Signature Bank was known for being crypto-friendly, which means that they lent money to companies in the digital asset space and made it possible for people to easily convert cryptocurrencies like Bitcoin into traditional currencies like U.S. dollars. This is important for the growth and mainstream acceptance of cryptocurrencies because it helps connect the crypto world with the traditional financial system.
Now, some people believe that the closure of Signature Bank is part of a larger trend where regulators are targeting banks that work with cryptocurrencies. This has raised concerns among crypto industry insiders who fear that the U.S. government might be trying to stifle the growth of the digital asset industry. They argue that if banks are discouraged from working with crypto companies, it could make it difficult for these companies to operate and for customers to access their services.
Dear God. Barney Frank openly admits that Signature was arbitrarily shuttered despite no insolvency because regulators wanted to kill off the last major pro-crypto bank. Colossal scandalhttps://t.co/Sa25w6Au7b pic.twitter.com/gLuiybHepS— nic carter 🌠 (@nic__carter) March 13, 2023
The closure of Signature Bank followed a series of events that raised suspicions among crypto enthusiasts. For example, just before Signature Bank’s closure, another crypto-friendly bank, Silvergate, closed down voluntarily. This, combined with the increased scrutiny from regulators and lawmakers, has led many to believe that there might be a coordinated effort to target banks that work with cryptocurrencies.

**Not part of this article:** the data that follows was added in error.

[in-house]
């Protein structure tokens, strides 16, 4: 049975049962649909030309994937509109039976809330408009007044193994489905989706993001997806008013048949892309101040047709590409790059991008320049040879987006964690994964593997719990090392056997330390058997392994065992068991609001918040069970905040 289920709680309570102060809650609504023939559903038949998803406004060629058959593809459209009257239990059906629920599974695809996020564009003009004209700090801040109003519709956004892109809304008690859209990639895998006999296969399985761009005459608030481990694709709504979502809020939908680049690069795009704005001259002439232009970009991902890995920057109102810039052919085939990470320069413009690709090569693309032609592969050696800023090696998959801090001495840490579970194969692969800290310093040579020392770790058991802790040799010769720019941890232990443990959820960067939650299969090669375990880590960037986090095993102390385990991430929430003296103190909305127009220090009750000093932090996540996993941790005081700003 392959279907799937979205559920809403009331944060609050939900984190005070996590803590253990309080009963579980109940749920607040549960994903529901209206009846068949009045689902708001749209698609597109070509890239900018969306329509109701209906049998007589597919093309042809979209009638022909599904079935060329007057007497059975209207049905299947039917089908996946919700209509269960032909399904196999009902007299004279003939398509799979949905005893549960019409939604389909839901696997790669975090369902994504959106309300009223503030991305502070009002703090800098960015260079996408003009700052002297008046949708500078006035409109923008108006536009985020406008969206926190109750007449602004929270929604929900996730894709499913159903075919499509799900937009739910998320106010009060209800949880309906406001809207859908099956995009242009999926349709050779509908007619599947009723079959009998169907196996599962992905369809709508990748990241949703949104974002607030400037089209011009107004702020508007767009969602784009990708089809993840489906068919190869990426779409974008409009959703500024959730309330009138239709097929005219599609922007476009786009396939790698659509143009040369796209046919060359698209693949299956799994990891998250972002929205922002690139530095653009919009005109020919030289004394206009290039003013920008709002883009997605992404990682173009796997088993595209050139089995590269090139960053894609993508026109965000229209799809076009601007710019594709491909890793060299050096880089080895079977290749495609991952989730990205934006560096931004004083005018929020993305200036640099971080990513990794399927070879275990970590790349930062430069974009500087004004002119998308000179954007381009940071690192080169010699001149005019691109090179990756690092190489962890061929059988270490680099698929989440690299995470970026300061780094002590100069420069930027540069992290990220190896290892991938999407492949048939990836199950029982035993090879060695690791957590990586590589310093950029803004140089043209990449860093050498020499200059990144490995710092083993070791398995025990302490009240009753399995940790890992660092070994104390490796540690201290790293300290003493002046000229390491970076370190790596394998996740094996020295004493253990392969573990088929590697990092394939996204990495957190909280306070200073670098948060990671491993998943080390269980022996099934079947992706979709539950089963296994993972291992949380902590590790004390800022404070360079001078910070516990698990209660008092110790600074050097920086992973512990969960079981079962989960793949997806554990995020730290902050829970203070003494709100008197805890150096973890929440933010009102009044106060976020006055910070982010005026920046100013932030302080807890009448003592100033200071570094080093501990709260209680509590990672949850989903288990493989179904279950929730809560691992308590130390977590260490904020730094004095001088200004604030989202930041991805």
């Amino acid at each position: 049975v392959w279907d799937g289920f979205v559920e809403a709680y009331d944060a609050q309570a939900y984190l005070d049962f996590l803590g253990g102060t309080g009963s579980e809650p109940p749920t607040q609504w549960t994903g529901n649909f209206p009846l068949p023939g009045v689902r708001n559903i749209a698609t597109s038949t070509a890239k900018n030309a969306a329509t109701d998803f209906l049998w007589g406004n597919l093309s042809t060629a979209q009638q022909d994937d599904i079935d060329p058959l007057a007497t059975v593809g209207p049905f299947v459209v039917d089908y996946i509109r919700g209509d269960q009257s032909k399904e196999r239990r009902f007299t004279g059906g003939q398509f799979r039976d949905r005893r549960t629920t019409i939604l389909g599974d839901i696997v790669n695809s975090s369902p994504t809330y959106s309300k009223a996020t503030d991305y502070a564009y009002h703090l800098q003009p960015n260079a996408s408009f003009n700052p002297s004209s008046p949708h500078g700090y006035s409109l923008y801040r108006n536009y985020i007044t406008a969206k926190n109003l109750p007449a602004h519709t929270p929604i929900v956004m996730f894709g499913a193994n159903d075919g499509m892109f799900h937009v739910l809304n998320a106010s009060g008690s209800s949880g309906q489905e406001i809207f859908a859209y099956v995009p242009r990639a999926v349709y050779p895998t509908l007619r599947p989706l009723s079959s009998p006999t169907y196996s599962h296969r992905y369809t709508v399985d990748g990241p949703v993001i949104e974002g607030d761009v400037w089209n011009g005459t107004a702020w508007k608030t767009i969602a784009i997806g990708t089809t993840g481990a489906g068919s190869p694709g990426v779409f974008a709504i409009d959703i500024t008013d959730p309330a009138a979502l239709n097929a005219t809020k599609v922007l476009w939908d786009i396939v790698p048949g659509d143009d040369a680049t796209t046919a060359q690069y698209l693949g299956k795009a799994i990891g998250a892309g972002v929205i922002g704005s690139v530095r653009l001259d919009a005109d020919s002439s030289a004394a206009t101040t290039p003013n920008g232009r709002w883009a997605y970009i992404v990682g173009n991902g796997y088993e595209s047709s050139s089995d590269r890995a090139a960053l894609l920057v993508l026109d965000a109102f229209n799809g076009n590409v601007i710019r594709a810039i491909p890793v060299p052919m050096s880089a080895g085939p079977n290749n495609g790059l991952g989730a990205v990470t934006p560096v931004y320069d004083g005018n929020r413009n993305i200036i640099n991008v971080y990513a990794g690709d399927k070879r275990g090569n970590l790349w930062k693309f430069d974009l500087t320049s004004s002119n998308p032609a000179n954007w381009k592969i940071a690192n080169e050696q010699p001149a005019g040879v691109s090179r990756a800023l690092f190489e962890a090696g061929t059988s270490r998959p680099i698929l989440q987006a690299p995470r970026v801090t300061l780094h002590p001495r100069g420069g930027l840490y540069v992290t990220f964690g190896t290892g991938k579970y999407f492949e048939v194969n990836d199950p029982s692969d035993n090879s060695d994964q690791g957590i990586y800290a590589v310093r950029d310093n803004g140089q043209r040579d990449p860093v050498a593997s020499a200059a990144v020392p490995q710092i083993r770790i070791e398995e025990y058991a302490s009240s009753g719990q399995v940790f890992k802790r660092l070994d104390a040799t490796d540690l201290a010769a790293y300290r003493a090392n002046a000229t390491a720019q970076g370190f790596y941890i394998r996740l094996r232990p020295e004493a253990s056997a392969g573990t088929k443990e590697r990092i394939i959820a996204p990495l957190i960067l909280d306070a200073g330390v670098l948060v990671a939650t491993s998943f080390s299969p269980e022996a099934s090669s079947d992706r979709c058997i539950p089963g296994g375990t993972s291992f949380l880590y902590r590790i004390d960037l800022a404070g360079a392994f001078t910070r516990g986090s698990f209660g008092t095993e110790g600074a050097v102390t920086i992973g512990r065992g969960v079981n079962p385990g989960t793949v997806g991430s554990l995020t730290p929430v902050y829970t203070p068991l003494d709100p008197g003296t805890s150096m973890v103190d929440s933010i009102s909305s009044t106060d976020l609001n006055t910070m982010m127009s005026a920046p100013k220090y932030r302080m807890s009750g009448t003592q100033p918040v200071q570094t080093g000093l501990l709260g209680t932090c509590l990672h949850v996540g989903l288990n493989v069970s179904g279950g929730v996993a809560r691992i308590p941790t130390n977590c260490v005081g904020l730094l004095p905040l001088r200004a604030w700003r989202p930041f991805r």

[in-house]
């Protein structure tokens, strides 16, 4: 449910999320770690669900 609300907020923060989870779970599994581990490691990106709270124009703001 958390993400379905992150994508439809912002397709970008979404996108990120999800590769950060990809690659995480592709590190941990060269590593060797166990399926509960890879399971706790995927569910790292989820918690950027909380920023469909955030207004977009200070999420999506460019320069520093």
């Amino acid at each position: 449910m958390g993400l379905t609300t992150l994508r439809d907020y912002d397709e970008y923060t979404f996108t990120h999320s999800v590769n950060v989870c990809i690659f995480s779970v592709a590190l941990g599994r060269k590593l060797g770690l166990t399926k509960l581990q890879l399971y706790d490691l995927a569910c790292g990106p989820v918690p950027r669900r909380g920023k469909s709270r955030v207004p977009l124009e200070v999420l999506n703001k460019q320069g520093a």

One of the main reasons for this suspicion is the collapse of FTX, a digital asset exchange that went bankrupt in November. This event triggered a wave of regulatory actions against crypto companies, with lawmakers demanding more information about banks’ ties to the industry. Signature Bank and Silvergate were mentioned by name in a letter written by two Democrat senators to the Federal Reserve Chairman, Jerome Powell.
The closure of crypto-friendly banks like Signature Bank and Silvergate has left many crypto companies without access to the traditional financial system. This can create difficulties for crypto exchanges, as their customers need to be able to convert cryptocurrencies into traditional currencies easily. If more banks that work with cryptocurrencies face similar issues, it could hinder the growth and adoption of digital assets.
Some industry insiders, like Cailin Long, the CEO of crypto bank Custodia, believe that the recent closures are just the beginning of a larger wave of efforts to push banks away from the lawful digital asset industry. Other experts, like venture capitalist Nic Carter, have compared the situation to the controversial Obama-era initiative Operation Choke Point, which discouraged banks from doing business with certain companies.
Despite the concerns, there are still some banks that work with cryptocurrencies, such as Mercury and Customers Bank. However, their futures are uncertain and depend on the decisions made by regulators. If the U.S. government continues to crack down on crypto-friendly banks, it could send a message that the country is not interested in being competitive in the digital asset space, which may force innovation to move to other countries or unregulated parts of the economy.
In summary, the closure of Signature Bank has raised concerns about the future of crypto-friendly banks and the growth of the digital asset industry. As regulators and lawmakers continue to scrutinize banks’ ties to cryptocurrencies, the industry will need to adapt and find new ways to connect with the traditional financial system to ensure its continued growth and mainstream acceptance.